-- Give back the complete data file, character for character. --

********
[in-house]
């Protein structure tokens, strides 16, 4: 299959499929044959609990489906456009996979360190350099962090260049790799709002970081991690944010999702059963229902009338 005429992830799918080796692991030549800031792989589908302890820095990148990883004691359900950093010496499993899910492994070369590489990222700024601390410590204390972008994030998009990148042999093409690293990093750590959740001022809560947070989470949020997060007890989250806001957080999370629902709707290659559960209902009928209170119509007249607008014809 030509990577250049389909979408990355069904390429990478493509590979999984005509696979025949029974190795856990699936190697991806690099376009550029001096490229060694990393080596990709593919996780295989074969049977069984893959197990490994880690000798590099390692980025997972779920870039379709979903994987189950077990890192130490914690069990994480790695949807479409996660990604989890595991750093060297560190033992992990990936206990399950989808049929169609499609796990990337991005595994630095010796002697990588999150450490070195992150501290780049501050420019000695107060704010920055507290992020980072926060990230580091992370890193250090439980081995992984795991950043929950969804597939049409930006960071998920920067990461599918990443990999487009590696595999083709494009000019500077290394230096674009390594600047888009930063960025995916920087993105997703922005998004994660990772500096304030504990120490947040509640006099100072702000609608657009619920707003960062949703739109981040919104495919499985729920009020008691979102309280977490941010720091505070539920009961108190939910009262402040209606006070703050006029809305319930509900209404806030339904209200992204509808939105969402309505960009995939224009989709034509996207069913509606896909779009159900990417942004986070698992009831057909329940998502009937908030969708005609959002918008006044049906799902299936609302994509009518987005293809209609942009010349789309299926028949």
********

[in-house]
């Protein structure tokens, strides 16, 4: 299959499929044959609990489906456009996979360190350099962090260049790799709002970081991690944010999702059963229902009338 005429992830799918080796692991030549800031792989589908302890820095990148990883004691359900950093010496499993899910492994070369590489990222700024601390410590204390972008994030998009990148042999093409690293990093750590959740001022809560947070989470949020997060007890989250806001957080999370629902709707290659559960209902009928209170119509007249607008014809 030509990577250049389909979408990355069904390429990478493509590979999984005509696979025949029974190795856990699936190697991806690099376009550029001096490229060694990393080596990709593919996780295989074969049977069984893959197990490994880690000798590099390692980025997972779920870039379709979903994987189950077990890192130490914690069990994480790695949807479409996660990604989890595991750093060297560190033992992990990936206990399950989808049929169609499609796990990337991005595994630095010796002697990588999150450490070195992150501290780049501050420019000695107060704010920055507290992020980072926060990230580091992370890193250090439980081995992984795991950043929950969804597939049409930006960071998920920067990461599918990443990999487009590696595999083709494009000019500077290394230096674009390594600047888009930063960025995916920087993105997703922005998004994660990772500096304030504990120490947040509640006099100072702000609608657009619920707003960062949703739109981040919104495919499985729920009020008691979102309280977490941010720091505070539920009961108190939910009262402040209606006070703050006029809305319930509900209404806030339904209200992204509808939105969402309505960009995939224009989709034509996207069913509606896909779009159900990417942004986070698992009831057909329940998502009937908030969708005609959002918008006044049906799902299936609302994509009518987005293809209609942009010349789309299926028949």